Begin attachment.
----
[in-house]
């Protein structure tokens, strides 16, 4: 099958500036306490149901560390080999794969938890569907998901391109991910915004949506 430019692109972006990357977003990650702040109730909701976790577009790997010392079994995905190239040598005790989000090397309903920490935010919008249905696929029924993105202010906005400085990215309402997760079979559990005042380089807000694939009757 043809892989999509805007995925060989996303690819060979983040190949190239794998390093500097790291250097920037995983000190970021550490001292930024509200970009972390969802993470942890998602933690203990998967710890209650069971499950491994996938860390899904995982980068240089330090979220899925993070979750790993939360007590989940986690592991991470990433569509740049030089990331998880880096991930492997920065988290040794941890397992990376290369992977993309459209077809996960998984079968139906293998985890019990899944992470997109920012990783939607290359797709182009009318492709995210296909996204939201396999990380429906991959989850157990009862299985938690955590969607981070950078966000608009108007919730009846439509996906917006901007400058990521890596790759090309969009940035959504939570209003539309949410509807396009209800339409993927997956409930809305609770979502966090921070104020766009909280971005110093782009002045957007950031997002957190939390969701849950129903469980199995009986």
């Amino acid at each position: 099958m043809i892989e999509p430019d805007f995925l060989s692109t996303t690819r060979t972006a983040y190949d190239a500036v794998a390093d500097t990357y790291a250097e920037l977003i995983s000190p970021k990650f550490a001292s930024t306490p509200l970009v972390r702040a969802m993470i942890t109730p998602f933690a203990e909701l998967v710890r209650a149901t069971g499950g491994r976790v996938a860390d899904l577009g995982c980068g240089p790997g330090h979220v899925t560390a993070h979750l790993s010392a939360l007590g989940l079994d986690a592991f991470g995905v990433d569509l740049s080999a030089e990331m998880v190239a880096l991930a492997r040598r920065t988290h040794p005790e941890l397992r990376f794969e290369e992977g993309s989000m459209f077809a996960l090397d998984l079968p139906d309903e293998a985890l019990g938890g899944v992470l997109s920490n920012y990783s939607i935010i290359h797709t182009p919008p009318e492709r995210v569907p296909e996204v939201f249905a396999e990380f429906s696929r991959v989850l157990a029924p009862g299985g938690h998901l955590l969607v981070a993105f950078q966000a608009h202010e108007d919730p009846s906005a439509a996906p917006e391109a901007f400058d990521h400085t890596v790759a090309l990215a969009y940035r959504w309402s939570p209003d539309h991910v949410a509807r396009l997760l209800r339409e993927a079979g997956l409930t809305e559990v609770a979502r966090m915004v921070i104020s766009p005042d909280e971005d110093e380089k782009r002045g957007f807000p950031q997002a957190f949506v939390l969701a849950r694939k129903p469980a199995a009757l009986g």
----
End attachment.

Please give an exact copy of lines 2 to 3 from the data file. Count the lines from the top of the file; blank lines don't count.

């Protein structure tokens, strides 16, 4: 099958500036306490149901560390080999794969938890569907998901391109991910915004949506 430019692109972006990357977003990650702040109730909701976790577009790997010392079994995905190239040598005790989000090397309903920490935010919008249905696929029924993105202010906005400085990215309402997760079979559990005042380089807000694939009757 043809892989999509805007995925060989996303690819060979983040190949190239794998390093500097790291250097920037995983000190970021550490001292930024509200970009972390969802993470942890998602933690203990998967710890209650069971499950491994996938860390899904995982980068240089330090979220899925993070979750790993939360007590989940986690592991991470990433569509740049030089990331998880880096991930492997920065988290040794941890397992990376290369992977993309459209077809996960998984079968139906293998985890019990899944992470997109920012990783939607290359797709182009009318492709995210296909996204939201396999990380429906991959989850157990009862299985938690955590969607981070950078966000608009108007919730009846439509996906917006901007400058990521890596790759090309969009940035959504939570209003539309949410509807396009209800339409993927997956409930809305609770979502966090921070104020766009909280971005110093782009002045957007950031997002957190939390969701849950129903469980199995009986």
């Amino acid at each position: 099958m043809i892989e999509p430019d805007f995925l060989s692109t996303t690819r060979t972006a983040y190949d190239a500036v794998a390093d500097t990357y790291a250097e920037l977003i995983s000190p970021k990650f550490a001292s930024t306490p509200l970009v972390r702040a969802m993470i942890t109730p998602f933690a203990e909701l998967v710890r209650a149901t069971g499950g491994r976790v996938a860390d899904l577009g995982c980068g240089p790997g330090h979220v899925t560390a993070h979750l790993s010392a939360l007590g989940l079994d986690a592991f991470g995905v990433d569509l740049s080999a030089e990331m998880v190239a880096l991930a492997r040598r920065t988290h040794p005790e941890l397992r990376f794969e290369e992977g993309s989000m459209f077809a996960l090397d998984l079968p139906d309903e293998a985890l019990g938890g899944v992470l997109s920490n920012y990783s939607i935010i290359h797709t182009p919008p009318e492709r995210v569907p296909e996204v939201f249905a396999e990380f429906s696929r991959v989850l157990a029924p009862g299985g938690h998901l955590l969607v981070a993105f950078q966000a608009h202010e108007d919730p009846s906005a439509a996906p917006e391109a901007f400058d990521h400085t890596v790759a090309l990215a969009y940035r959504w309402s939570p209003d539309h991910v949410a509807r396009l997760l209800r339409e993927a079979g997956l409930t809305e559990v609770a979502r966090m915004v921070i104020s766009p005042d909280e971005d110093e380089k782009r002045g957007f807000p950031q997002a957190f949506v939390l969701a849950r694939k129903p469980a199995a009757l009986g």